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Tuesday, November 10, 2009

Seeing the world from the 5-1

This morning started off on a less than promising note when I woke up to thunder and rain. Tuesday afternoons are when I like to go for walks in the mountains, but the sky didn't augur well. Still, I prepared everything as I usually do, and short of typhoon-like conditions, I was determined to get my walk in, rain or shine (though the sounds of thunder were somewhat disconcerting). The rain wasn't heavy, but it was constant all through the morning...until the time I finished my shift shortly before noon. It was still overcast on the ride out to Tak'eng, but by the time I arrived at the start to the No. 1 Trail, the sun was shining. The gods must have been pleased.

The afternoon turned out to be one of the more satisfying excursions I've had in this particular area, for two reasons: 1.) the weather had no doubt kept some people away, and so I had the mountain mostly to myself; and 2.) the morning showers had resulted in some of the clearest skies I've seen in quite some time. The course I chose today was a longer one, going up the No. 1 first, then walking over to Trail 5-1, and continuing uphill from there. The No. 5 is my favorite out of all the paths in the Tak'eng area because not only is it the least busy (due to the extra effort it takes to reach it), but also for the views it provides. The other trails all have vistas overlooking T'aichung (Taichū) 台中 and its neighbors (at least when it isn't hazy or smoggy), but the No. 5 allows you to see what's on the other side, towards Taiwan's Central Mountain Range 中央山脈. And today I was in for a nice surprise. It had been a while since I'd taken this trail. As I climbed up to an electricity pylon 鉄塔 perched atop a clearing, I discovered that since the last time I was there, someone had clear cut all the trees and bushes in that area. Normally, I'd be upset that such a thing had been done, but the result in this case was a great view overlooking the farming communities and fields down below. The air was so clear that I could make out with my binoculars the small homes and buildings dotting the sides of the mountains in the background. The photos and video I took didn't do the scene justice:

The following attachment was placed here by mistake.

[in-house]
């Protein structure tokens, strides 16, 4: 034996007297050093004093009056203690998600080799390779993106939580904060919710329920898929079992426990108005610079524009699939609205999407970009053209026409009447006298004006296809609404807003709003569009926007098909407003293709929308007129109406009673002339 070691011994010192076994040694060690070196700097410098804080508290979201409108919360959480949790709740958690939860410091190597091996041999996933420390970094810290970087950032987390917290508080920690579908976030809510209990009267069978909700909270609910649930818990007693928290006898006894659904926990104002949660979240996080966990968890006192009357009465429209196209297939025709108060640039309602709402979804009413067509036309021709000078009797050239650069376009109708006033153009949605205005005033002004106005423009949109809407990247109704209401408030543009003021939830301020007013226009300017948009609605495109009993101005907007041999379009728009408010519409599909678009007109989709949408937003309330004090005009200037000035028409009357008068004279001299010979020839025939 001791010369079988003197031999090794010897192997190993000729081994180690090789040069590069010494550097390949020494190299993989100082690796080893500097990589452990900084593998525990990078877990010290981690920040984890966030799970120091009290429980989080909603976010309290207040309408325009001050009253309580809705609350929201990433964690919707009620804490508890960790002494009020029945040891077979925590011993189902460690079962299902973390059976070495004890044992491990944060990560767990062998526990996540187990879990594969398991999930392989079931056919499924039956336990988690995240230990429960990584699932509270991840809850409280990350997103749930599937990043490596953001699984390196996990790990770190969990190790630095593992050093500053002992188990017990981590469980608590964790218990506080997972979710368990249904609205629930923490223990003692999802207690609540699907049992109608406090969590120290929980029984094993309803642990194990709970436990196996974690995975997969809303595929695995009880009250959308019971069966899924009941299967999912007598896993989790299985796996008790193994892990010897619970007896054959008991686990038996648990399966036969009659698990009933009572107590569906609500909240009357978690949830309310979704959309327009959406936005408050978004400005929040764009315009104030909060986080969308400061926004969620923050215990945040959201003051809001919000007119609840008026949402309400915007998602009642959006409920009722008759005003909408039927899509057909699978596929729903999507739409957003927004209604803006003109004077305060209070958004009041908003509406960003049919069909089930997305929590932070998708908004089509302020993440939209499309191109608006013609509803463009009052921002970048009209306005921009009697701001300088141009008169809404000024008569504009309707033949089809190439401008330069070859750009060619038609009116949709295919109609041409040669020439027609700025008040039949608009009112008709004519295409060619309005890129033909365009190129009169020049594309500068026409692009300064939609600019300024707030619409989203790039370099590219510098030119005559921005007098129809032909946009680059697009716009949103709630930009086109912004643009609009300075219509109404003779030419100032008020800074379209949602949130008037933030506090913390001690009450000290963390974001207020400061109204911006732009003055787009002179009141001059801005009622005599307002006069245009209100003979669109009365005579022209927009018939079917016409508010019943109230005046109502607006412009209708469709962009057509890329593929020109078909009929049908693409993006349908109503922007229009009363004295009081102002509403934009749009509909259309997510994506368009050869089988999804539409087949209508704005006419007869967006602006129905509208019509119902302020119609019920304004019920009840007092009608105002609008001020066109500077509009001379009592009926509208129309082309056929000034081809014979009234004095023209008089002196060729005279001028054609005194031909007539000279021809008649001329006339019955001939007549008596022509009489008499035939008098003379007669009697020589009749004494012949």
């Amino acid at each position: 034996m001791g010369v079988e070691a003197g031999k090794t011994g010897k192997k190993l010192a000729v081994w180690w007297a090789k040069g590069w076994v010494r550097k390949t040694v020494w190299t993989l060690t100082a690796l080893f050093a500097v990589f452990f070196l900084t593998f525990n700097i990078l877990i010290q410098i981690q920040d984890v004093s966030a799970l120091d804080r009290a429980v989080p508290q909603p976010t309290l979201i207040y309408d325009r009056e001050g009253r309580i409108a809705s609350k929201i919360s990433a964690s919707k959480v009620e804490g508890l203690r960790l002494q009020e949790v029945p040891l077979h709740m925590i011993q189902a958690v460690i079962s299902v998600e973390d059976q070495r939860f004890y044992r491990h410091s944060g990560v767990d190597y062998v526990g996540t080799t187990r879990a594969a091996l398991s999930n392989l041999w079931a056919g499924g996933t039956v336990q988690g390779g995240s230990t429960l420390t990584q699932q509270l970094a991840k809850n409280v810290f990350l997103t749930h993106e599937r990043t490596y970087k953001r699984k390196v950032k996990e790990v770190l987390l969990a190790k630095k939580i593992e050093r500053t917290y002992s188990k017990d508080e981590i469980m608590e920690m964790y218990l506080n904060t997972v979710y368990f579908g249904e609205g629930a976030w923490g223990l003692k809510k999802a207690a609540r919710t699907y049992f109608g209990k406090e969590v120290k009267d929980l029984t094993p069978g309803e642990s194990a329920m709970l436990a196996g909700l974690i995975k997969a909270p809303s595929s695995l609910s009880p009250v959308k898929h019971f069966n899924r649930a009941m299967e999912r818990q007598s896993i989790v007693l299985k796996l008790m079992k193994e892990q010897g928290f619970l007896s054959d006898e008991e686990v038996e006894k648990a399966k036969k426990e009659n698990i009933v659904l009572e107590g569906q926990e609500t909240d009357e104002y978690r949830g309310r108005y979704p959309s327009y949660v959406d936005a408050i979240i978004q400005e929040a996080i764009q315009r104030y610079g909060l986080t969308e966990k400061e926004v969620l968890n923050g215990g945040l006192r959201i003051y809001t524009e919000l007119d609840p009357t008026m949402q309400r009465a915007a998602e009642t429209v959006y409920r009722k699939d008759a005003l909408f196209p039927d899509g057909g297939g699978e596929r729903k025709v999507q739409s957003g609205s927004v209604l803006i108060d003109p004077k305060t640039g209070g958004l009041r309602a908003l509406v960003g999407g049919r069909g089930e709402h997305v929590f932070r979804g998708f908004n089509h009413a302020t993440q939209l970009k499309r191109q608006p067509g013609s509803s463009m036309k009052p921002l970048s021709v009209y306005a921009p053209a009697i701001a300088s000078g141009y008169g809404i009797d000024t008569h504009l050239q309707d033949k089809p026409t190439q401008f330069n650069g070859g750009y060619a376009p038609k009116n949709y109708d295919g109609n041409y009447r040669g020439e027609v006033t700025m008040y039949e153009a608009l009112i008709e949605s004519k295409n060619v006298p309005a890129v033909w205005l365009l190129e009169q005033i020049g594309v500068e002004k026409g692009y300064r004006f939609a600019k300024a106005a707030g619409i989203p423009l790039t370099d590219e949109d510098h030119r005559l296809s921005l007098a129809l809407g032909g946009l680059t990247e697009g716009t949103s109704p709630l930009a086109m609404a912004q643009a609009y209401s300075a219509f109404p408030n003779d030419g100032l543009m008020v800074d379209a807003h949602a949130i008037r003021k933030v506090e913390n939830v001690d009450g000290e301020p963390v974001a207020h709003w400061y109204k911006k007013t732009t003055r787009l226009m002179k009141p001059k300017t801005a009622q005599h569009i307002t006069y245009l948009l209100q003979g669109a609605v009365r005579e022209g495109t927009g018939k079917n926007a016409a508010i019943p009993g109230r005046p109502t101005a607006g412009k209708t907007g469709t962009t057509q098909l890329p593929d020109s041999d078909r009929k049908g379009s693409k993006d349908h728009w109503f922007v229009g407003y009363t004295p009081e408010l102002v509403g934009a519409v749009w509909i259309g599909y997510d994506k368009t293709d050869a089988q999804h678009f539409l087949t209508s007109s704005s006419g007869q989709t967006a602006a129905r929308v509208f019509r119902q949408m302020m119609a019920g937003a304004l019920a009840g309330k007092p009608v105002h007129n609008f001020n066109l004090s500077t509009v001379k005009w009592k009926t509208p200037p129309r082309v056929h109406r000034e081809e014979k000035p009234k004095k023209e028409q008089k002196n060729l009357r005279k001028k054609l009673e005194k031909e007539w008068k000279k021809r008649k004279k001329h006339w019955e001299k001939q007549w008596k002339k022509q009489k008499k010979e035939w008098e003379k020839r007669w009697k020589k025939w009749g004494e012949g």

And I thought to myself...what a wonderful world.

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